After a few minutes of this Ray started to sound like a one-man band. He had a mouth call in, friction calls spread in his lap and a push-button call in one hand, and was making them all play in harmony. The whole orchestra of calls was so overwhelming the hens got quiet and started to watch and listen. Then they all started over to the party. I had my pick of gobblers.
Walk Away Calling
I learned this one from Gene Nunnery’s classic book, The Old Pro Turkey Hunter, and it has worked on several cantankerous gobblers that didn’t have hens and loved to gobble but would never come. They seemed impossible to kill, until I just walked away while calling.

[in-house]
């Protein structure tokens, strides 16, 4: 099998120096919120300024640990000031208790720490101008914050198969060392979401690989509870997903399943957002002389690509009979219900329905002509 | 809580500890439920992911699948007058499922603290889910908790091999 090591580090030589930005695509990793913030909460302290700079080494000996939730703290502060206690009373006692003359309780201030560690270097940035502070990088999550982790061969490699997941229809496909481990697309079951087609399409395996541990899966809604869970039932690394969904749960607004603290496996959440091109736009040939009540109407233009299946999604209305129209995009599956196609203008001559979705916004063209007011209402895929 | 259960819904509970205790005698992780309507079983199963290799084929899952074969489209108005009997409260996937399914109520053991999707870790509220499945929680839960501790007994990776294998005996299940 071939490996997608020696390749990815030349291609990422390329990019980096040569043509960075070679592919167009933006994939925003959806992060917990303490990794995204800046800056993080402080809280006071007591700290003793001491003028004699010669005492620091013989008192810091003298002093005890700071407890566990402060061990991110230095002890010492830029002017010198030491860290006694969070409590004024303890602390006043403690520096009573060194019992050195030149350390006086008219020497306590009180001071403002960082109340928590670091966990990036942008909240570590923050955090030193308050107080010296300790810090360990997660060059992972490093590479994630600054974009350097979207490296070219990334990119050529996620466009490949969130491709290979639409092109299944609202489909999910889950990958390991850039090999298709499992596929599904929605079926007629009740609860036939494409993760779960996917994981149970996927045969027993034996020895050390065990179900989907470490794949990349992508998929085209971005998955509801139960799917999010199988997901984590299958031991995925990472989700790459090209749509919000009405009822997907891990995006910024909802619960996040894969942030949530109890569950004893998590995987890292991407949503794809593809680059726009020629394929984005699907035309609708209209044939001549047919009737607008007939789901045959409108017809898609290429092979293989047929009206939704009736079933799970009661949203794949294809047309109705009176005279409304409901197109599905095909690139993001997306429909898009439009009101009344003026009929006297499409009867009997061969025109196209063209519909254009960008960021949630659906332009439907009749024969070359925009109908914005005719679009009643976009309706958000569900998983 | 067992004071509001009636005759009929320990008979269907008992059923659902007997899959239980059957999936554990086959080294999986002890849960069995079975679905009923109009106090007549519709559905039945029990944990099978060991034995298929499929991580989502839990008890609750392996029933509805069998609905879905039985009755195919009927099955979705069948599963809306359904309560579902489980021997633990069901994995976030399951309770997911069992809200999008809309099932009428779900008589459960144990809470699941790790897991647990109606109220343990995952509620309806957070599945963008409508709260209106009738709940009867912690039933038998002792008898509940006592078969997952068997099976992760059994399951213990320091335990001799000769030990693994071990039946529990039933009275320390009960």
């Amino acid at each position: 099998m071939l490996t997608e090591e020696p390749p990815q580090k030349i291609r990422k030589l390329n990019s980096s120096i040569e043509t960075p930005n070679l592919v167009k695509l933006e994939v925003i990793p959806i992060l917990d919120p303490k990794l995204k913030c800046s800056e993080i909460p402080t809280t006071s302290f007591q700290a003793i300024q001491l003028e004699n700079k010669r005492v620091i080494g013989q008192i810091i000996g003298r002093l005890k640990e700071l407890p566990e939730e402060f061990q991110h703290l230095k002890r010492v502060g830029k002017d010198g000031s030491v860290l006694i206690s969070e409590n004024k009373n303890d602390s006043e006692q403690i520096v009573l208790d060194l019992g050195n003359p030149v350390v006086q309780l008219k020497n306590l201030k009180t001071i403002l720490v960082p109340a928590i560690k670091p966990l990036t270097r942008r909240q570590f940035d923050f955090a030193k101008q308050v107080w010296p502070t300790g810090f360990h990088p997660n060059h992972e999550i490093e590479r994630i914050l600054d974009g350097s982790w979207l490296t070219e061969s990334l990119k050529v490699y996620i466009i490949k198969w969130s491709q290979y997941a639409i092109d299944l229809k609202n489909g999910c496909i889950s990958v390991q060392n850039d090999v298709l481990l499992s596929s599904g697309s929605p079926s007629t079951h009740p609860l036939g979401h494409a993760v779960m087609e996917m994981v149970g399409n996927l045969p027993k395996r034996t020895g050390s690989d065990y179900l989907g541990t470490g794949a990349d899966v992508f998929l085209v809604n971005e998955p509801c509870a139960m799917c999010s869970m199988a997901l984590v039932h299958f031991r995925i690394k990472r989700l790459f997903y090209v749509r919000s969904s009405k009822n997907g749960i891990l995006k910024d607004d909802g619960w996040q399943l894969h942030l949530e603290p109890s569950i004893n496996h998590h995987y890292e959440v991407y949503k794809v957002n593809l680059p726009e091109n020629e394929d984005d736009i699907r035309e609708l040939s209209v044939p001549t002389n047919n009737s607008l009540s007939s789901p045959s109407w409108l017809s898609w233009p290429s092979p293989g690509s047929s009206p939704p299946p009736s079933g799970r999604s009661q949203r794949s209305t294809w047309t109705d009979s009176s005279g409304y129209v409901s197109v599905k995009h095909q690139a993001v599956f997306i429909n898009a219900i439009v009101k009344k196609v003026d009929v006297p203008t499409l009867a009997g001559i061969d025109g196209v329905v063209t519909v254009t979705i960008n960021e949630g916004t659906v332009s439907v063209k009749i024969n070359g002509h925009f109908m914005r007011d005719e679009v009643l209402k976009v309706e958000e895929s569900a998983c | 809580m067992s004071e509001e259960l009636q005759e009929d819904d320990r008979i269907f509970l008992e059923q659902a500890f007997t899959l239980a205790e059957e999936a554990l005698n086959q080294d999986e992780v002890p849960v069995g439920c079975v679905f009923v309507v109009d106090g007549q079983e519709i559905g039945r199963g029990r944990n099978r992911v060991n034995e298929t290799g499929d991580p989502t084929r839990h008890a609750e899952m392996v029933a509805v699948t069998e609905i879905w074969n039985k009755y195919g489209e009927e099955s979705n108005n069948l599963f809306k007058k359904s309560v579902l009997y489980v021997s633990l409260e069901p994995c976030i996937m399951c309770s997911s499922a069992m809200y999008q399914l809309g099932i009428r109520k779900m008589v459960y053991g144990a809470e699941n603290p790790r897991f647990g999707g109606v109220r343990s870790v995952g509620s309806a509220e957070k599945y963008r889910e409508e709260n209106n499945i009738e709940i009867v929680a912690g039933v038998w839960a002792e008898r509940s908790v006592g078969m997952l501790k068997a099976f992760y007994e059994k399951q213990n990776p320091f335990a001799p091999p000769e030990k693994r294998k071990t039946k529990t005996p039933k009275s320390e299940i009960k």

You call. He gobbles. You move away and call. He gobbles. You keep this up for, say, 200 yards. Finally, you use some terrain feature to hide your movement as you slip back 100 yards without making a sound. There is a good chance he’ll follow—if the tom doesn’t have hens. If you have a hunting partner, this trick is even easier. You stay put as your buddy moves away calling.
Bring a Fan
On a hunt in South Dakota I kept wondering what a turkey fan—a real gobbler’s tail feathers—was doing jutting from the back of Ken Byers’ turkey vest. The feathers, which were bouncing as he walked across open prairie in front of me, made me think of a cock pheasant’s tail a proud hunter purposely dangles from the back of his upland vest.
Ken stopped on a bluff and I asked, “Those feathers your good-luck charm?”
“Sort of,” he said. “Out here we fan in gobblers. You’ll see.”